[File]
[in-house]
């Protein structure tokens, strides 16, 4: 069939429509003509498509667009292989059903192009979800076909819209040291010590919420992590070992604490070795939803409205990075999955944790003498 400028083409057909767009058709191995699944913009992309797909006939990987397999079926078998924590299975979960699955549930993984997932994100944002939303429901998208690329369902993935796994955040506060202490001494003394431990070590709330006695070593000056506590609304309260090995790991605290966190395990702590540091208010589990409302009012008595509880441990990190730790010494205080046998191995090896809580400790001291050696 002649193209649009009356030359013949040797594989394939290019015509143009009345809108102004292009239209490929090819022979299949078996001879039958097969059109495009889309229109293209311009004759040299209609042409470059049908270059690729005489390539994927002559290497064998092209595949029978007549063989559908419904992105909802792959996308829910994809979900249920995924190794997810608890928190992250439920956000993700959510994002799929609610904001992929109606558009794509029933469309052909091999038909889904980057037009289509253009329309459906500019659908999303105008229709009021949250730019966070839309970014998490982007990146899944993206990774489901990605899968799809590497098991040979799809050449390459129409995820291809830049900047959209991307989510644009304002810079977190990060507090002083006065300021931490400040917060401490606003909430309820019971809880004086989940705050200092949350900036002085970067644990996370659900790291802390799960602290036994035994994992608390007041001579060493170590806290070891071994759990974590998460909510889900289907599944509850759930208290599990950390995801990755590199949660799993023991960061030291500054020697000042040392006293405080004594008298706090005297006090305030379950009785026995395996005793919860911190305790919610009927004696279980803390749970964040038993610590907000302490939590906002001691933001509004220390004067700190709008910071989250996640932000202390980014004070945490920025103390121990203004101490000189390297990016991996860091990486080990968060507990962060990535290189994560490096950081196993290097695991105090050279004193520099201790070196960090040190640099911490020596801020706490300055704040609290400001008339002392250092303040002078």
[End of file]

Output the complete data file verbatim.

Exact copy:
[in-house]
């Protein structure tokens, strides 16, 4: 069939429509003509498509667009292989059903192009979800076909819209040291010590919420992590070992604490070795939803409205990075999955944790003498 400028083409057909767009058709191995699944913009992309797909006939990987397999079926078998924590299975979960699955549930993984997932994100944002939303429901998208690329369902993935796994955040506060202490001494003394431990070590709330006695070593000056506590609304309260090995790991605290966190395990702590540091208010589990409302009012008595509880441990990190730790010494205080046998191995090896809580400790001291050696 002649193209649009009356030359013949040797594989394939290019015509143009009345809108102004292009239209490929090819022979299949078996001879039958097969059109495009889309229109293209311009004759040299209609042409470059049908270059690729005489390539994927002559290497064998092209595949029978007549063989559908419904992105909802792959996308829910994809979900249920995924190794997810608890928190992250439920956000993700959510994002799929609610904001992929109606558009794509029933469309052909091999038909889904980057037009289509253009329309459906500019659908999303105008229709009021949250730019966070839309970014998490982007990146899944993206990774489901990605899968799809590497098991040979799809050449390459129409995820291809830049900047959209991307989510644009304002810079977190990060507090002083006065300021931490400040917060401490606003909430309820019971809880004086989940705050200092949350900036002085970067644990996370659900790291802390799960602290036994035994994992608390007041001579060493170590806290070891071994759990974590998460909510889900289907599944509850759930208290599990950390995801990755590199949660799993023991960061030291500054020697000042040392006293405080004594008298706090005297006090305030379950009785026995395996005793919860911190305790919610009927004696279980803390749970964040038993610590907000302490939590906002001691933001509004220390004067700190709008910071989250996640932000202390980014004070945490920025103390121990203004101490000189390297990016991996860091990486080990968060507990962060990535290189994560490096950081196993290097695991105090050279004193520099201790070196960090040190640099911490020596801020706490300055704040609290400001008339002392250092303040002078």